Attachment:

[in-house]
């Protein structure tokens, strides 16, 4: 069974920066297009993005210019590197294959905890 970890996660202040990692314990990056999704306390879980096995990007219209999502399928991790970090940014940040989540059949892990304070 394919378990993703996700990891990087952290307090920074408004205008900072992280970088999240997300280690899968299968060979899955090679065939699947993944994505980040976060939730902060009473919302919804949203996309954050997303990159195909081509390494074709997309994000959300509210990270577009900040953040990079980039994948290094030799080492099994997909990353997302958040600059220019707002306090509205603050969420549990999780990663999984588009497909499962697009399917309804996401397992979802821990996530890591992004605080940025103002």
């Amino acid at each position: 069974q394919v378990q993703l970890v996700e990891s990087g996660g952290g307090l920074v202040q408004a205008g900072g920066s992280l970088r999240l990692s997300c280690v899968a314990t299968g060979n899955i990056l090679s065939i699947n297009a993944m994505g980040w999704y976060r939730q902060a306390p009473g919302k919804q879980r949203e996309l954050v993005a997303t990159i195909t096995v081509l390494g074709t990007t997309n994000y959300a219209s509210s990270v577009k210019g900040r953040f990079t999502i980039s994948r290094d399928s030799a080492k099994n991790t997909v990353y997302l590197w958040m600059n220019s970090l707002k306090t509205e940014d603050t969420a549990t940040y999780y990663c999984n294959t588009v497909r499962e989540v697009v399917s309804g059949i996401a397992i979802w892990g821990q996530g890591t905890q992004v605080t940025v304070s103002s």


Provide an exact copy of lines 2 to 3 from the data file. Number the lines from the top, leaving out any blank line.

């Protein structure tokens, strides 16, 4: 069974920066297009993005210019590197294959905890 970890996660202040990692314990990056999704306390879980096995990007219209999502399928991790970090940014940040989540059949892990304070 394919378990993703996700990891990087952290307090920074408004205008900072992280970088999240997300280690899968299968060979899955090679065939699947993944994505980040976060939730902060009473919302919804949203996309954050997303990159195909081509390494074709997309994000959300509210990270577009900040953040990079980039994948290094030799080492099994997909990353997302958040600059220019707002306090509205603050969420549990999780990663999984588009497909499962697009399917309804996401397992979802821990996530890591992004605080940025103002």
């Amino acid at each position: 069974q394919v378990q993703l970890v996700e990891s990087g996660g952290g307090l920074v202040q408004a205008g900072g920066s992280l970088r999240l990692s997300c280690v899968a314990t299968g060979n899955i990056l090679s065939i699947n297009a993944m994505g980040w999704y976060r939730q902060a306390p009473g919302k919804q879980r949203e996309l954050v993005a997303t990159i195909t096995v081509l390494g074709t990007t997309n994000y959300a219209s509210s990270v577009k210019g900040r953040f990079t999502i980039s994948r290094d399928s030799a080492k099994n991790t997909v990353y997302l590197w958040m600059n220019s970090l707002k306090t509205e940014d603050t969420a549990t940040y999780y990663c999984n294959t588009v497909r499962e989540v697009v399917s309804g059949i996401a397992i979802w892990g821990q996530g890591t905890q992004v605080t940025v304070s103002s």